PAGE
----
Records show it was a record-high voter turnout for a non-general election. The approved bonds will be repaid by a 20-year millage with an average rate of 2.91 mills, or $145 a year for the owner of a $100,000 house.


The access to high-speed internet is opportunity and change for many underserved areas.

People can work from home, the elderly can discuss health issues at a computer screen instead of leaving home, children can find a world of knowledge at their fingertips, and local businesses can function at a higher level.

When communities cannot keep up with technological changes, they lose sustainability, internet providers said. Younger generations move on to places that can give them opportunity. People have to keep striving for more and pushing to close the gap, local internet providers said. It is not a new problem.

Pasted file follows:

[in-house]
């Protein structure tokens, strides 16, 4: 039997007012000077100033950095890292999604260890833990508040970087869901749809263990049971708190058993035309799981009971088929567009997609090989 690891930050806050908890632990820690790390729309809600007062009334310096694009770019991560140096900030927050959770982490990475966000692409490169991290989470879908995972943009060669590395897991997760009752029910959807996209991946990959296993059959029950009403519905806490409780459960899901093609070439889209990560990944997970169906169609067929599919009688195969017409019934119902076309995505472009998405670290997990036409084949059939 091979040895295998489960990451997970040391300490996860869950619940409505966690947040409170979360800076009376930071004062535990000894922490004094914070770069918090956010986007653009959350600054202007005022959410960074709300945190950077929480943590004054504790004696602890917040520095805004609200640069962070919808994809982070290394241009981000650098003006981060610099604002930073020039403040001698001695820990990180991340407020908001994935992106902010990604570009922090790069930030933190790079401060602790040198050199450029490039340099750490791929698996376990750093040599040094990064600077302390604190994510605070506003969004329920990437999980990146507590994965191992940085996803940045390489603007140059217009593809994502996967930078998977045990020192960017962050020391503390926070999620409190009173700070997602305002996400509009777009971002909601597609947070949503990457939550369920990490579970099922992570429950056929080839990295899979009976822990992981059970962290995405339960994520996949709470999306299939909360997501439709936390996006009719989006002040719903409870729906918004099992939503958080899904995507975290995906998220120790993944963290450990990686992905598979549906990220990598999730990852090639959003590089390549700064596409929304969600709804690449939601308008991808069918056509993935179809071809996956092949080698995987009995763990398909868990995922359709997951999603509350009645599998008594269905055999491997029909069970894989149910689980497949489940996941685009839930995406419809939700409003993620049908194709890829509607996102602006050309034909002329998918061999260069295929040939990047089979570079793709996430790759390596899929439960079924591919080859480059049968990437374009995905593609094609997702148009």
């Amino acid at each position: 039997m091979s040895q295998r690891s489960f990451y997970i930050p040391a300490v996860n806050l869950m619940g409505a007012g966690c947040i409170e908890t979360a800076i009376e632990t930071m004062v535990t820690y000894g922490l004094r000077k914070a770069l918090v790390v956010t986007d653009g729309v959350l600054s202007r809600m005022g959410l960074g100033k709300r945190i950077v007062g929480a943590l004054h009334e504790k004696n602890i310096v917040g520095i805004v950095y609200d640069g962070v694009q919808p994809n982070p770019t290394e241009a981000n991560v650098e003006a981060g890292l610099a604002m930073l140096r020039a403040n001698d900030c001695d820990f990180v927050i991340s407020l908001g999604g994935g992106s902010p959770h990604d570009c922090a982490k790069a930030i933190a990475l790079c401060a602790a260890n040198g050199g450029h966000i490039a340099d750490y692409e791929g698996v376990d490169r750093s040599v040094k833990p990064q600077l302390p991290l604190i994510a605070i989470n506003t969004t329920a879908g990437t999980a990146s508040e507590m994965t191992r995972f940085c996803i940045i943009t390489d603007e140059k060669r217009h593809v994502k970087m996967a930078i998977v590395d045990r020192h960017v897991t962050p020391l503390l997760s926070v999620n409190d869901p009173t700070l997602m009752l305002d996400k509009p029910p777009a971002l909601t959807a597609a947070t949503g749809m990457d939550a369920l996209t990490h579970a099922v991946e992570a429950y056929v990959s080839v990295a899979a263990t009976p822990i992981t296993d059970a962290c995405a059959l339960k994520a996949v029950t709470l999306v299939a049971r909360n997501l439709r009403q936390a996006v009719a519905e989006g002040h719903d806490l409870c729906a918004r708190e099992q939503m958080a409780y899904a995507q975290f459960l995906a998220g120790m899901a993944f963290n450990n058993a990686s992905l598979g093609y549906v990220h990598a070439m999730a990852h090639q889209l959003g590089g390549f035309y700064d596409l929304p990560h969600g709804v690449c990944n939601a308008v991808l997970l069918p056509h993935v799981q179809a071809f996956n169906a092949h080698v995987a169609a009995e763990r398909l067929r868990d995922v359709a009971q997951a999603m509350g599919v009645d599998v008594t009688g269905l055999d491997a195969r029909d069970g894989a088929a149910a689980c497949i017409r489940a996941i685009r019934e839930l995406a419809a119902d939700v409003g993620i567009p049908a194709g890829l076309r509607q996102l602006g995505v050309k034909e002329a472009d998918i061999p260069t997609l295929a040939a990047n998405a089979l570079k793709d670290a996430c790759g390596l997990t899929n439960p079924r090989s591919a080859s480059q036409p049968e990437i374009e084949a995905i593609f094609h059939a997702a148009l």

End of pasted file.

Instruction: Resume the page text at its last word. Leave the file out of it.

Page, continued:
When Connect Michigan worked with counties in the state to develop action plans addressing the barriers to broadband, members of Leadership Alcona in Alcona county drew upon the parallels between today’s technology gap and problems faced by rural America lacking electricity in the 1930s.

“The comforts and economic advantages of electricity are greatly desired by these American homes,” President Franklin Roosevelt said in a speech following his signing of the Rural Electrification Act. “I am sure of it, and I am sure that you agree with me.”

Internet access

A look at the percentage of households in each county lacking access to internet at speeds of at least 25 megabits per second

Alpena 6%

Presque Isle 68%

Montmorency 76%

Alcona 20%

Source: Connect Michigan

Kaitlin Ryan can be reached at kryan@thealpenanews.com or at 358-5693.


Today's breaking news and more in your inbox

I'm interested in (please check all that apply)
Are you a paying subscriber to the newspaper? *

Starting at $2.99/week.

Subscribe Today